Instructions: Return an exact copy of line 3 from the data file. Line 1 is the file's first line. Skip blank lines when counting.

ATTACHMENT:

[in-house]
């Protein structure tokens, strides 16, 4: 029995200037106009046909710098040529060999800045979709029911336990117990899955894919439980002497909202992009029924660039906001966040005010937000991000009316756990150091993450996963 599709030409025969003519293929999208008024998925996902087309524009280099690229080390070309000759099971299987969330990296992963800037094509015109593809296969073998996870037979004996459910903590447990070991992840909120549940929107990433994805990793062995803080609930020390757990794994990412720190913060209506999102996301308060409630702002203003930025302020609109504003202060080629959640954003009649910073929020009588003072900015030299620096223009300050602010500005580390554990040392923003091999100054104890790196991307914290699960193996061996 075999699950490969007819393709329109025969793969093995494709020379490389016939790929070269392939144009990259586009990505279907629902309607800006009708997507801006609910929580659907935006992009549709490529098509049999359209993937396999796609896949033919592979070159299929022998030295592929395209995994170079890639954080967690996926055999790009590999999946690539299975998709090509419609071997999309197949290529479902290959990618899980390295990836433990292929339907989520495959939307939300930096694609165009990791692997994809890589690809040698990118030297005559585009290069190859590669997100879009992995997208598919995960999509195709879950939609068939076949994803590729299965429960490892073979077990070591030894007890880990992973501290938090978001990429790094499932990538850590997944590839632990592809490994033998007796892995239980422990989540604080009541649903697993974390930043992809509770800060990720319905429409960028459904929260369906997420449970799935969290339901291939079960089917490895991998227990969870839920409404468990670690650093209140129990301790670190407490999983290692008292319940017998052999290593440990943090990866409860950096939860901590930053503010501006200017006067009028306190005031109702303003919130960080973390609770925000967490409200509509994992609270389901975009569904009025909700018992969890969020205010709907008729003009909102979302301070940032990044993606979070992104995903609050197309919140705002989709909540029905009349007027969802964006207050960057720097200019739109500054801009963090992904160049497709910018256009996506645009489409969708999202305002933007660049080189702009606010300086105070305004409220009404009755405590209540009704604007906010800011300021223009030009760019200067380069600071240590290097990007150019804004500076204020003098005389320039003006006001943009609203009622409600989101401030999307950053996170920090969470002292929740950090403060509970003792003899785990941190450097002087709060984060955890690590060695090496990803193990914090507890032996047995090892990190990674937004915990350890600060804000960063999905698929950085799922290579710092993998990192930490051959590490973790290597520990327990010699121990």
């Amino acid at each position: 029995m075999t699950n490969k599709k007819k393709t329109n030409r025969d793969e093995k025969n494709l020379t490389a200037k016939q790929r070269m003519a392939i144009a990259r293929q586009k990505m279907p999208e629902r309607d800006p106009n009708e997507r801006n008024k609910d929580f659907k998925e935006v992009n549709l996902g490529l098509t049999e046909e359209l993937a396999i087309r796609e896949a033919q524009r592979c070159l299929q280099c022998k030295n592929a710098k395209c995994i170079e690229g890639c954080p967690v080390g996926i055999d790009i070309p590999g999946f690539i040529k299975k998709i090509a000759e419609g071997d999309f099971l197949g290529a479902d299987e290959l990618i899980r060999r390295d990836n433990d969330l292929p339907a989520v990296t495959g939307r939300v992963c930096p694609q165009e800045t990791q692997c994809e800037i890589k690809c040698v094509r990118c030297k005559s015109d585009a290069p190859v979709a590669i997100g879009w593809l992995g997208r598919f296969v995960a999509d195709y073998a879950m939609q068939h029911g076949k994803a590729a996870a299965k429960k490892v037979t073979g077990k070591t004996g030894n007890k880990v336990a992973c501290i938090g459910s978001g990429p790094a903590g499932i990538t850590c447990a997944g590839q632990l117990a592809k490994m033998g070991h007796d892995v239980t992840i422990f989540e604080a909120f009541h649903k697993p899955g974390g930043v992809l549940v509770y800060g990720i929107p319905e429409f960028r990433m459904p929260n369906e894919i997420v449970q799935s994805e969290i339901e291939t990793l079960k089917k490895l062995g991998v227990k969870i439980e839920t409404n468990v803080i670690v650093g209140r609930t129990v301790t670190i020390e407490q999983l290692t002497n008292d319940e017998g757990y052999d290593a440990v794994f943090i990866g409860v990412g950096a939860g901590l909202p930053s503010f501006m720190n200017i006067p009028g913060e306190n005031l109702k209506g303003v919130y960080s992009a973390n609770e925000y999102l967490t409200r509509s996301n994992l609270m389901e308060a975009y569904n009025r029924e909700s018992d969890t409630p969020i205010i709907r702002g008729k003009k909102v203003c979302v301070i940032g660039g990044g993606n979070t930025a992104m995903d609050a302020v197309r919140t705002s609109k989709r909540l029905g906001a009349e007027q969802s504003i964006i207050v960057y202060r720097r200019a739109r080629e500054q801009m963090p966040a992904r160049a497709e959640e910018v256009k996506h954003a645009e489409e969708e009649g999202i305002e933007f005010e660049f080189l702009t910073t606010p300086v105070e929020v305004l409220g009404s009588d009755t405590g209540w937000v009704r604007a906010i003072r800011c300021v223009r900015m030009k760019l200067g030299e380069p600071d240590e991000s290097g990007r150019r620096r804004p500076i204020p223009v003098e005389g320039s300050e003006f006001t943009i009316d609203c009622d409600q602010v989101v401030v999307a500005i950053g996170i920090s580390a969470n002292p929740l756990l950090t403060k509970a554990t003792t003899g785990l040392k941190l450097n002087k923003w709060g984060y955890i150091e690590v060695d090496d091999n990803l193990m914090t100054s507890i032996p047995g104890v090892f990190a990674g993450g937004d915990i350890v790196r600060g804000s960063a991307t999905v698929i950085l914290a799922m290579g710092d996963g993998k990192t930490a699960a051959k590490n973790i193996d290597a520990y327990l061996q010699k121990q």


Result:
């Amino acid at each position: 029995m075999t699950n490969k599709k007819k393709t329109n030409r025969d793969e093995k025969n494709l020379t490389a200037k016939q790929r070269m003519a392939i144009a990259r293929q586009k990505m279907p999208e629902r309607d800006p106009n009708e997507r801006n008024k609910d929580f659907k998925e935006v992009n549709l996902g490529l098509t049999e046909e359209l993937a396999i087309r796609e896949a033919q524009r592979c070159l299929q280099c022998k030295n592929a710098k395209c995994i170079e690229g890639c954080p967690v080390g996926i055999d790009i070309p590999g999946f690539i040529k299975k998709i090509a000759e419609g071997d999309f099971l197949g290529a479902d299987e290959l990618i899980r060999r390295d990836n433990d969330l292929p339907a989520v990296t495959g939307r939300v992963c930096p694609q165009e800045t990791q692997c994809e800037i890589k690809c040698v094509r990118c030297k005559s015109d585009a290069p190859v979709a590669i997100g879009w593809l992995g997208r598919f296969v995960a999509d195709y073998a879950m939609q068939h029911g076949k994803a590729a996870a299965k429960k490892v037979t073979g077990k070591t004996g030894n007890k880990v336990a992973c501290i938090g459910s978001g990429p790094a903590g499932i990538t850590c447990a997944g590839q632990l117990a592809k490994m033998g070991h007796d892995v239980t992840i422990f989540e604080a909120f009541h649903k697993p899955g974390g930043v992809l549940v509770y800060g990720i929107p319905e429409f960028r990433m459904p929260n369906e894919i997420v449970q799935s994805e969290i339901e291939t990793l079960k089917k490895l062995g991998v227990k969870i439980e839920t409404n468990v803080i670690v650093g209140r609930t129990v301790t670190i020390e407490q999983l290692t002497n008292d319940e017998g757990y052999d290593a440990v794994f943090i990866g409860v990412g950096a939860g901590l909202p930053s503010f501006m720190n200017i006067p009028g913060e306190n005031l109702k209506g303003v919130y960080s992009a973390n609770e925000y999102l967490t409200r509509s996301n994992l609270m389901e308060a975009y569904n009025r029924e909700s018992d969890t409630p969020i205010i709907r702002g008729k003009k909102v203003c979302v301070i940032g660039g990044g993606n979070t930025a992104m995903d609050a302020v197309r919140t705002s609109k989709r909540l029905g906001a009349e007027q969802s504003i964006i207050v960057y202060r720097r200019a739109r080629e500054q801009m963090p966040a992904r160049a497709e959640e910018v256009k996506h954003a645009e489409e969708e009649g999202i305002e933007f005010e660049f080189l702009t910073t606010p300086v105070e929020v305004l409220g009404s009588d009755t405590g209540w937000v009704r604007a906010i003072r800011c300021v223009r900015m030009k760019l200067g030299e380069p600071d240590e991000s290097g990007r150019r620096r804004p500076i204020p223009v003098e005389g320039s300050e003006f006001t943009i009316d609203c009622d409600q602010v989101v401030v999307a500005i950053g996170i920090s580390a969470n002292p929740l756990l950090t403060k509970a554990t003792t003899g785990l040392k941190l450097n002087k923003w709060g984060y955890i150091e690590v060695d090496d091999n990803l193990m914090t100054s507890i032996p047995g104890v090892f990190a990674g993450g937004d915990i350890v790196r600060g804000s960063a991307t999905v698929i950085l914290a799922m290579g710092d996963g993998k990192t930490a699960a051959k590490n973790i193996d290597a520990y327990l061996q010699k121990q």